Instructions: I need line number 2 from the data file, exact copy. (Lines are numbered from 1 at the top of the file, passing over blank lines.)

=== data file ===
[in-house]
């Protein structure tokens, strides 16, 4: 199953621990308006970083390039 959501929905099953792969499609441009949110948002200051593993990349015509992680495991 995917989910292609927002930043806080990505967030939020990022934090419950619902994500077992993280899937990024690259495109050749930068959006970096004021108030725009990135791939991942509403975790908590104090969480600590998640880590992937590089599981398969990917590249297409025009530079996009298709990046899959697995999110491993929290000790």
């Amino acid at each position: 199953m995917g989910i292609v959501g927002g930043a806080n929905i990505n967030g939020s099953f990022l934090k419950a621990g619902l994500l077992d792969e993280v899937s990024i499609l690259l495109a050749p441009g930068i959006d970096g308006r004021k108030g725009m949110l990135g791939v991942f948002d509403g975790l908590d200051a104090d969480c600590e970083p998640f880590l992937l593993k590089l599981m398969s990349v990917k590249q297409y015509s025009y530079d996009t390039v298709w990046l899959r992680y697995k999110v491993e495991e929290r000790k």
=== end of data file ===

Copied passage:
């Protein structure tokens, strides 16, 4: 199953621990308006970083390039 959501929905099953792969499609441009949110948002200051593993990349015509992680495991 995917989910292609927002930043806080990505967030939020990022934090419950619902994500077992993280899937990024690259495109050749930068959006970096004021108030725009990135791939991942509403975790908590104090969480600590998640880590992937590089599981398969990917590249297409025009530079996009298709990046899959697995999110491993929290000790």